When Linda Monique started her business, Almo Milk with the intent of shining the organic and sustainable spotlight on Australia’s almond industry, never did she expect to lose $30,000 in fees and variable exchange rates by trading her products internationally.
It’s a story of foreign exchange fee shock that many Australians can relate to.
For many of us, we notice this on our post-overseas holiday bank statements and are forced to just accept that it’s part of international travel.
But for Australian start-ups or small-to-medium sized companies, fee shock can break a business and stop them from expanding their reach.
“We moved over $250,000 in money from New Zealand doing business and we lost $30,000 in higher exchange rates offered by our bank,” says Linda.
“We launched Almo Milk in 2016 with manufacturing being offshored to New Zealand and from day one of our business we were moving money overseas.
“We were using an online banking portal and a small business specialist. Monitoring the small transaction fees and checking market exchange rates, we assumed the exchange rate we were receiving online was similar to the daily market rate.
“But two years into the business, we discovered we were losing a lot of money in the variation between foreign exchange transaction rates.”
Linda blames her own lack of time and trust in the banks for what she says is a disconnect between what they make visible on exchange rates and how they’re actually calculated compared to market rates.
“Our experience was disappointing because I assumed that the online banking system that I was using was giving me the best market rate and like many people I just lacked the time to spend analysing rates.
“The small business banking specialists we relied on never provided the transparency we needed on currency rates or eligibility to obtain better rates.”
Being ripped off on fees is the number one concern for small companies and medium enterprises (SMEs) when it comes to foreign exchange (FX) transfers (58.7%), according to the latest OFX Cross-Border Confidence Index released by ASX listed global money transfer specialist, OFX.
The OFX Cross-Border Confidence Index, which surveyed just over 1000 small-to-medium sized businesses, also found that medium-sized business owners cited market volatility (51.3%) as being just as much a concern as fees.
For SMEs who don’t trade internationally, the Index also found their biggest concerns were around compliance, regulation and red tape (30%), followed by being ripped off in currency exchange (16.7%).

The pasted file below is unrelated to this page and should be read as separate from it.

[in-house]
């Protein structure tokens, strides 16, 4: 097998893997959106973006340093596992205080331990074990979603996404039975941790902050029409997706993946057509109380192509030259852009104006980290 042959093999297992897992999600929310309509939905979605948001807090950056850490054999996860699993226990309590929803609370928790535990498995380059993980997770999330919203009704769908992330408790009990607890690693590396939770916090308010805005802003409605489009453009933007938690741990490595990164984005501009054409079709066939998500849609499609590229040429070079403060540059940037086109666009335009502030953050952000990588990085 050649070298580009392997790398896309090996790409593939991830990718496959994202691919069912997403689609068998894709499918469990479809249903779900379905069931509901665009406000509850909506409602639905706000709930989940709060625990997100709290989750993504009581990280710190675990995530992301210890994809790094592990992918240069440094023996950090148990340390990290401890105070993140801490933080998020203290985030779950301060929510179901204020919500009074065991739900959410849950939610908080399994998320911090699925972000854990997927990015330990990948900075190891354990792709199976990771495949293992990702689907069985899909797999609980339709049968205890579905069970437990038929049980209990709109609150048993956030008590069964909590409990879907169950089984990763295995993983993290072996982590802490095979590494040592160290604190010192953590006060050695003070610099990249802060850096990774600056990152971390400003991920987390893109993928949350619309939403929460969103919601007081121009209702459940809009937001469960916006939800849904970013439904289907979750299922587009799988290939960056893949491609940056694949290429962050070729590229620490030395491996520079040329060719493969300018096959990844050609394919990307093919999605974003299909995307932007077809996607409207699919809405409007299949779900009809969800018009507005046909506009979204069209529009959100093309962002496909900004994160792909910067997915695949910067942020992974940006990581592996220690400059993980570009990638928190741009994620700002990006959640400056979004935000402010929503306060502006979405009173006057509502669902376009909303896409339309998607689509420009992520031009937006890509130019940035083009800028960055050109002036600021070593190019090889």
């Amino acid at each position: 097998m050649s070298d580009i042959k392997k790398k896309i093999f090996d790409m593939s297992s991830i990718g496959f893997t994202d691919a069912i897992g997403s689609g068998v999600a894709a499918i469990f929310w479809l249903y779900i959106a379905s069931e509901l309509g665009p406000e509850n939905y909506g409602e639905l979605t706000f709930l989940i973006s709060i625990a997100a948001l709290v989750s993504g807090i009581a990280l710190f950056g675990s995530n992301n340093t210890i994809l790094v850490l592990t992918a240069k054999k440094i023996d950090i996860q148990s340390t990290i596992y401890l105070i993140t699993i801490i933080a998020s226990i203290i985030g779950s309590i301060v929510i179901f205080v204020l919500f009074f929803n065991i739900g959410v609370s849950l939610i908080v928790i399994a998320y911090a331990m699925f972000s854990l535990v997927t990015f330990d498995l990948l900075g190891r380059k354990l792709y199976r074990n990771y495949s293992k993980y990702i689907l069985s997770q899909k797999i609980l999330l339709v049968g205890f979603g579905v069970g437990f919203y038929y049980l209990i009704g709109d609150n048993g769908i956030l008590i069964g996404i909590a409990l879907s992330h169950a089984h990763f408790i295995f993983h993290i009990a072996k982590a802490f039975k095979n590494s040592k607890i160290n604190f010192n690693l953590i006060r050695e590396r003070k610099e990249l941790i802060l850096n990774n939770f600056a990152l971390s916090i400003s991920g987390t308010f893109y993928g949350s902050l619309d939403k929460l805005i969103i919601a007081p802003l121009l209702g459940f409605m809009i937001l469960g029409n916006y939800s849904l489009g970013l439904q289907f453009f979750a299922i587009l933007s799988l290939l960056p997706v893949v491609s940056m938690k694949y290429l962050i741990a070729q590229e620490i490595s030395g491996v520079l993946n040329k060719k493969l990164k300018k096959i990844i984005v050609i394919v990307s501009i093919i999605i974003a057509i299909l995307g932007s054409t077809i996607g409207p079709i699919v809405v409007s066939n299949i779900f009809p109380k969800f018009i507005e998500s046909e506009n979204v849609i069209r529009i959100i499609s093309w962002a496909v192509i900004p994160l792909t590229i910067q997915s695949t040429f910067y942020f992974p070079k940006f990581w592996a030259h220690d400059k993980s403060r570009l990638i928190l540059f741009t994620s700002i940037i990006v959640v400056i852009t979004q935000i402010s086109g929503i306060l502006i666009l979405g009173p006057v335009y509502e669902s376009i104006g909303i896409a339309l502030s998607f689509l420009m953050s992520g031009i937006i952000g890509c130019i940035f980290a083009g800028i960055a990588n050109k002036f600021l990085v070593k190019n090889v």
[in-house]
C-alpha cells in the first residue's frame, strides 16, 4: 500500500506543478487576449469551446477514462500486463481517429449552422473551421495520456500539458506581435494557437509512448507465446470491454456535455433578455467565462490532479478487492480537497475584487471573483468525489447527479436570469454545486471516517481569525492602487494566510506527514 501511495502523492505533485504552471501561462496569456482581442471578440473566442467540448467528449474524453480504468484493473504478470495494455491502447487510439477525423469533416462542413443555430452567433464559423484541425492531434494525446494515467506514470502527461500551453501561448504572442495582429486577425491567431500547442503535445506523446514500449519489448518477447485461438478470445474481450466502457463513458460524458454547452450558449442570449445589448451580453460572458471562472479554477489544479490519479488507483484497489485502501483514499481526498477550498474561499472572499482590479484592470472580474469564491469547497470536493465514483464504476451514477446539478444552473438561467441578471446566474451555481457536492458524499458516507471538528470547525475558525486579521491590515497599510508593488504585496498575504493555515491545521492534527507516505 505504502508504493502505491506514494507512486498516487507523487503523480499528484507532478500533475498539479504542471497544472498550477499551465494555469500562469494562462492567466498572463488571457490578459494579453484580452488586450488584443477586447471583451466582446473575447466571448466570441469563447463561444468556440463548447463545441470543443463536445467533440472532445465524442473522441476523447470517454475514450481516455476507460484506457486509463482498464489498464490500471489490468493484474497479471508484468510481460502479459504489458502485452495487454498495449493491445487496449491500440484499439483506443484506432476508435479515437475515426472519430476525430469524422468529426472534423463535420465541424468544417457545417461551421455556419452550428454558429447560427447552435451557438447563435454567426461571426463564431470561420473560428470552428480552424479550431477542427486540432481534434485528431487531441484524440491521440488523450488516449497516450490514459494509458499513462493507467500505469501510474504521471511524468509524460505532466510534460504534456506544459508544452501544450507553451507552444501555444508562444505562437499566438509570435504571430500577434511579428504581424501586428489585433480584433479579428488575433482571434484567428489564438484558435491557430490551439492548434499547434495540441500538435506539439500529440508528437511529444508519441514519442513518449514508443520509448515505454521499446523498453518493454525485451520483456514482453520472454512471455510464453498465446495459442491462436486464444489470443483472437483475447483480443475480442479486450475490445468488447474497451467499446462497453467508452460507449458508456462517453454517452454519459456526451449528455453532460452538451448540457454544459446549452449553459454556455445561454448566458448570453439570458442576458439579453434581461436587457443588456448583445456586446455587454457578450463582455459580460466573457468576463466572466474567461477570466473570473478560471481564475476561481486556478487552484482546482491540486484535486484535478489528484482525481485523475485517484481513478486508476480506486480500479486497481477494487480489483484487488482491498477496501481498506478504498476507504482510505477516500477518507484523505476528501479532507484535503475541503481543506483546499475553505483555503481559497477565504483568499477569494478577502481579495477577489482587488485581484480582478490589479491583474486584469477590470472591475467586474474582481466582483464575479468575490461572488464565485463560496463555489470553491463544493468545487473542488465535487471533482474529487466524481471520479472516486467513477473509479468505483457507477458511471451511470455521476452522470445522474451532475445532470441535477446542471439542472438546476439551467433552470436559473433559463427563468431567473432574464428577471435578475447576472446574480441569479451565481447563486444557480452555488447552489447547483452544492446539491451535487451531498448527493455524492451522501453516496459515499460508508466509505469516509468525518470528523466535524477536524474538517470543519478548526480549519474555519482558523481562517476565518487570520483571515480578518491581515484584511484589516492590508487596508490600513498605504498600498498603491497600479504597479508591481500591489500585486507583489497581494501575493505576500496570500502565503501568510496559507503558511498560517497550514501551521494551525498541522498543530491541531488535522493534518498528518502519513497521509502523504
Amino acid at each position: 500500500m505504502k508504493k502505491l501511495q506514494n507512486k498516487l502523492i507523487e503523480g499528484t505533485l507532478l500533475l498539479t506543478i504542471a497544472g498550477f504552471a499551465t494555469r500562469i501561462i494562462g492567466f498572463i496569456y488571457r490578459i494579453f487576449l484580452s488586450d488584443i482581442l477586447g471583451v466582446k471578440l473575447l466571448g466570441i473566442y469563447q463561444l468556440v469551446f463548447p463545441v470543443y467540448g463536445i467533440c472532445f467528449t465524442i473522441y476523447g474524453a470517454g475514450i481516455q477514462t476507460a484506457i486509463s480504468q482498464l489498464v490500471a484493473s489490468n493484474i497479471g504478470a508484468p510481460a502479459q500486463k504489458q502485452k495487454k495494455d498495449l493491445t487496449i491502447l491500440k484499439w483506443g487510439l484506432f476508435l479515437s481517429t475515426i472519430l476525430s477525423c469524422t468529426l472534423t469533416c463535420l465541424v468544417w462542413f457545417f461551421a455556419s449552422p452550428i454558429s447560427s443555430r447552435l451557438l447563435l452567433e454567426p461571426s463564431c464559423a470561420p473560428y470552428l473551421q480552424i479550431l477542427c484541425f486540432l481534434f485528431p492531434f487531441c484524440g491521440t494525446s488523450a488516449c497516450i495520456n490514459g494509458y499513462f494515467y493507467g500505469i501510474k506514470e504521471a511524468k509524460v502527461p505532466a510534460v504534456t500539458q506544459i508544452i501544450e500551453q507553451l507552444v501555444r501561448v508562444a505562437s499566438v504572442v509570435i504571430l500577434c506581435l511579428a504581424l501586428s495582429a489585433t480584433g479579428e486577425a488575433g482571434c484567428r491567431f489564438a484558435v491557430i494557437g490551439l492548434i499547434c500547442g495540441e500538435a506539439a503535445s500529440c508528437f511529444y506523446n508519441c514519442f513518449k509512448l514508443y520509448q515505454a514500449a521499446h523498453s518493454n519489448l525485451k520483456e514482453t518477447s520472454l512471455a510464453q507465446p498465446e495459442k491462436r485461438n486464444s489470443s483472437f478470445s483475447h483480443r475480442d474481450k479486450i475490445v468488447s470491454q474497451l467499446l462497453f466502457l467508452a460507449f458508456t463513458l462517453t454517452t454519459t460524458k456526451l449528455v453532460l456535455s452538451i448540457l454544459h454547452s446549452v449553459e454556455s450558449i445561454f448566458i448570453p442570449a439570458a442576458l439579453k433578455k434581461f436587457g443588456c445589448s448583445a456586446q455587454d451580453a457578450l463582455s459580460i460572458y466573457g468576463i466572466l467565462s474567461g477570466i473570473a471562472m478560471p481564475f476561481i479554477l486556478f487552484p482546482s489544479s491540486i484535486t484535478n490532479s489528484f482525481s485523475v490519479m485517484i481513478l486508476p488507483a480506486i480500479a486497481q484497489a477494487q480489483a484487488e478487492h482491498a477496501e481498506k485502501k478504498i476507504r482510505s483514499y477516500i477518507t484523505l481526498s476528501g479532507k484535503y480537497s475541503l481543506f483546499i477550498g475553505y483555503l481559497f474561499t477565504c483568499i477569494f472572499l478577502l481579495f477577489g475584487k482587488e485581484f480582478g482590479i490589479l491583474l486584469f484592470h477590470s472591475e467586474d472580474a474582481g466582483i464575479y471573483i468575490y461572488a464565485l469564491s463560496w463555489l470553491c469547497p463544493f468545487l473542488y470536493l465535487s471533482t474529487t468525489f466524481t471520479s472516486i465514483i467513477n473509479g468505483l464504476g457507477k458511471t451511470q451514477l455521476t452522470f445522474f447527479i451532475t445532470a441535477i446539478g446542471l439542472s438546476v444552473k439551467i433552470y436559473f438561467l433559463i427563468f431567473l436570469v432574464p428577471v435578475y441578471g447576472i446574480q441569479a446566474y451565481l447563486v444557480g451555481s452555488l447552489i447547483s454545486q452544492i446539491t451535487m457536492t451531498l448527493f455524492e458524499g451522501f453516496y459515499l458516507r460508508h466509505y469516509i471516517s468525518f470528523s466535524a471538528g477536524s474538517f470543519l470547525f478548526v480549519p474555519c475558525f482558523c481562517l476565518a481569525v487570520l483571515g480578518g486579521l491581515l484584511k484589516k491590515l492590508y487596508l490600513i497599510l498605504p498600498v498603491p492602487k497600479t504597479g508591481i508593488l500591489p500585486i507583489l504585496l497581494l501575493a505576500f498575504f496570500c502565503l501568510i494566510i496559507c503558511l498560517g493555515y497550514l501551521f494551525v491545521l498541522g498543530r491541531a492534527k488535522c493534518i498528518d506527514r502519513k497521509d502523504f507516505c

The OFX Cross-Border Confidence Index, which was released in October, estimates the total value of missed revenue opportunity by business size, due to a lack of exchange rate confidence, to be $24.7 billion for sole traders, $25 billion for small businesses and $33.7 billion for medium-sized businesses.
For 32 year old Linda, who is also a savvy Telstra Business Woman of the Year recipient, it took her two years to figure out the impact of foreign exchange transaction fees and price variation on her business.
“For example, we might have been trading 1 Australian dollar at 63 US cents at one particular banking portal, but the actual day trading rate for that currency was 68 US cents.
“So while we are talking the difference of cents here, if you’re moving large sums like $10,000 at a time, then the variation in exchange rates can and did make a significant difference to our bottom line.”
For any SME, the $30,000 that Linda lost could have been spent on hiring more staff or marketing campaigns. Instead it was a significant loss to the business.
Australian SMEs need more easily available information, and the ability to navigate uncertainty and troubleshoot issues to manage currency volatility. Often these things can be provided quickly by an FX expert.
OFX CEO Skander Malcolm said building confidence in foreign exchange and cross-border trade is vital for Australian SMEs, particularly as the increasingly digital-led global economy makes cross-border trade a more attractive and achievable option.
“It is essential to equip Australian SMEs with the right tools and support in order to take advantage of cross-border trade opportunities and help the backbone of our economy to thrive now and into the future,” Mr Malcolm said.
“Understanding how to plan for market movements, create certainty and save money on international payments can make cross-border trade a growth-driving reality for any business.
OFX can help SMEs and consumers overcome the barriers of cross-border trade by supporting the digital experience with our teams of local currency experts,” Mr Malcolm added.
Linda has three simple pieces of advice to any Australian start-ups or SMEs who are considering doing business offshore.
- Always compare market rates.
Banks may not have the best rates on offer. Doing your research at websites like thecurrencyshop.com.au or speaking to money transfer specialists like OFX can really pay off in the long-term.
- Understand payment terms.
When asking for a service or product overseas be sure to ask when it will be provided before paying for it. When exchanging goods overseas, I always suggest that Australian businesses ask for an upfront payment first. Indeed, for those companies that are trading significant amounts of money it might be advisable to set up different bank accounts in various countries and move currencies when they are strong or at a favourable rate, so in other words using hedging as a strategy.
- Get accounting advice and put systems in place.
For example, Xero or MYOB allow for various currency transactions and can help to simplify foreign exchange money management.
For more information about the OFX Cross-Border Confidence Index, visit www.ofx.com/cbcindex
This Financy article has been written in partnership with OFX.